The Pyu arrived in Myanmar in the 7th century and established city kingdoms at Binnaka, Mongamo, Sri Ksetra, and Halingyi. During this period, Myanmar was part of an overland trade route from China to India. By AD 849, the Burmans had founded a powerful kingdom centered on the city of Bagan and filled the void left by the Pyu. The kingdom grew in relative isolation until the reign of Anawrahta (1044 - 77) who successfully unified all of Myanmar by defeating the Mon city of Thaton in 1057.

After the collapse of Bagan authority, Myanmar was divided once again. The Burmans had restablished themselves at the city of Ava (Thai: อังวะ) by 1364, where Bagan culture was revived and a great age of Burmese literature ensued. The kingdom lacked easily defendable borders, however, and was overrun by the Shan in 1527. Surviors of the destruction of Inwa eventually established a new kingdom centered on Taungoo in 1531 led by Tabinshwehti (reigned 1531-50), who once again unified most of Myanmar. A popular Burmese leader named Alaungpaya drove the Bago forces out of northern Myanmar by 1753, and by 1759 he had once again conquered Pegu and southern Myanmar while also regaining control of Manipur. He established his capital at Rangoon, now known as Yangon.

Myanmar was known to the West ever since western explorers had heard of it. Marko Polo was the earliest known westerner who discovered Myanmar and introduced to the West.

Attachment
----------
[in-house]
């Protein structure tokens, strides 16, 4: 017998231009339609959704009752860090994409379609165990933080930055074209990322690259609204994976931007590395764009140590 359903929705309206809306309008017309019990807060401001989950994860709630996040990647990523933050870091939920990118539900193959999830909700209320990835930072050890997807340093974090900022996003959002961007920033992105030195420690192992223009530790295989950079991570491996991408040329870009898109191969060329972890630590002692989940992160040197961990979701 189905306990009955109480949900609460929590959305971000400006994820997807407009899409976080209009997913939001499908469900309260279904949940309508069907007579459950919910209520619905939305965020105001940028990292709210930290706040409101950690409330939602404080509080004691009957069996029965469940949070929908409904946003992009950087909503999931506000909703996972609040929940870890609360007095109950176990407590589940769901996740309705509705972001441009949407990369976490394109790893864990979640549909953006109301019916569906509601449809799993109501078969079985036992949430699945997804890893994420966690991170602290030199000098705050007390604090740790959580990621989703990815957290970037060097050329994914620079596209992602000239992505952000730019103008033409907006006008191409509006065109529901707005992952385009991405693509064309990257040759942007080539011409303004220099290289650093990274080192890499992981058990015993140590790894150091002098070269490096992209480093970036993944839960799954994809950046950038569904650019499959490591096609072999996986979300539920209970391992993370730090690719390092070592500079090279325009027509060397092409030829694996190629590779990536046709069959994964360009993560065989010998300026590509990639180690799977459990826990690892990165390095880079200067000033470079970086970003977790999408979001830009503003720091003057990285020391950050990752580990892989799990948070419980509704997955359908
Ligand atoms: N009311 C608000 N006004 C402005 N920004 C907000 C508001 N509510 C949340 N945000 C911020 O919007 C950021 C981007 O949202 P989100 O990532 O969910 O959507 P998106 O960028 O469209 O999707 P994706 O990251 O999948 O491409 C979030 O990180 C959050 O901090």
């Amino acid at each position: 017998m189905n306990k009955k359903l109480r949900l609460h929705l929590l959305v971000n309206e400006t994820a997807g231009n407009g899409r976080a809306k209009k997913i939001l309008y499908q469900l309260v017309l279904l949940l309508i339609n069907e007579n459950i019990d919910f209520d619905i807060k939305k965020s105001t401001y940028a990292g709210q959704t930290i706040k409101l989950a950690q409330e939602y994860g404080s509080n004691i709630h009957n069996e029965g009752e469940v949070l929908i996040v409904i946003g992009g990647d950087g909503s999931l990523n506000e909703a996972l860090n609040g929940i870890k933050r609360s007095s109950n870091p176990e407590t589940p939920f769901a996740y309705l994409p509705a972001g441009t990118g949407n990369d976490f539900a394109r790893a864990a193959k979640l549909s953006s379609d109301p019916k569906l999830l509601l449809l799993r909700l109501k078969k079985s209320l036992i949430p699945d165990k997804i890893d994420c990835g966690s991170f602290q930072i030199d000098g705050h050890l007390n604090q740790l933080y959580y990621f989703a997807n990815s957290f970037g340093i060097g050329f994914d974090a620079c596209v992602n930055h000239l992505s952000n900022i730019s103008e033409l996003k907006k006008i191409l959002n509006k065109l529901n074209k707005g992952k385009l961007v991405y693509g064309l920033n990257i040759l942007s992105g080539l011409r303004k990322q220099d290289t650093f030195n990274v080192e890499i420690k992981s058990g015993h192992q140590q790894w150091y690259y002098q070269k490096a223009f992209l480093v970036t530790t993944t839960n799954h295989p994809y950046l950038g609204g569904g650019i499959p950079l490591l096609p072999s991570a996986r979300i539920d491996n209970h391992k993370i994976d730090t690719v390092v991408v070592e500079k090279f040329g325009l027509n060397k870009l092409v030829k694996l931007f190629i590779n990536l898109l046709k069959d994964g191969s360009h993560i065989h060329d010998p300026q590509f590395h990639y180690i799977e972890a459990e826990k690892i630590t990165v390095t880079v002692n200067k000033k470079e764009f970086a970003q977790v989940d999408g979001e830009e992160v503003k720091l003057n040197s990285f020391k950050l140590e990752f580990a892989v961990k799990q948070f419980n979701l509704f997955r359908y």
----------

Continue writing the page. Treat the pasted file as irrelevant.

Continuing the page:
Britain conquered Burma over a period of 62 years (1824-1886) and incorporated it into its Indian Empire. Burma was administered as a province of India until 1937 when it became a separate, self-governing colony; independence from the Commonwealth was attained in 1948.

Myanmar has a long and complex history. Many peoples have lived in the region and the history began.



Cambodia is another of Thailand's neighbors. Its history has been tied closely with that of Thailand's.

The Funan Kingdom, believed to have started around the first century BC, is the first known kingdom of Cambodia. The kingdom was strongly influenced by Indian culture by shaping the culture, art and political system.

An alphabetical system, religions and architectural styles were also Indian contributions to the Funan Kingdom. There is archeological evidence of a commercial society in the Mekong Delta that prospered from the 1st to 6th centuries.

Returning from abroad, a Khmer prince declared himself the ruler of a new kingdom during the 9th century. Known as Jayavarman II, he started a cult that honored Shiva, a Hindu god, as a devaraja (god-king) which then linked the king to Shiva.

He also began the great achievements in architecture and sculpture while his successors built an immense irrigation system around Angkor. His successors (26 from the early 9th to the early 15th century), built a tremendous number of temples - of which there are over a thousand sites and stone inscriptions.

By the 12th century, Cambodia had spread into other areas, now known as Thailand, Laos, Myanmar and Malaysia (the peninsula). There is actually still evidence of Khmer inhabitance in Thailand and Laos to this day.

The 13th and 14th centuries were not as successful for Cambodia, some believe it was due to the increased power of (and wars with) Thai kingdoms that had at one time paid homage to Angkor. Others believe it was due to the induction of Theravada Buddhism, which was totally contrary to the Cambodian societal structure at that time. After this time historical records are rather sketchy at best regarding Cambodia and it is considered the "Dark Ages" of Cambodian history.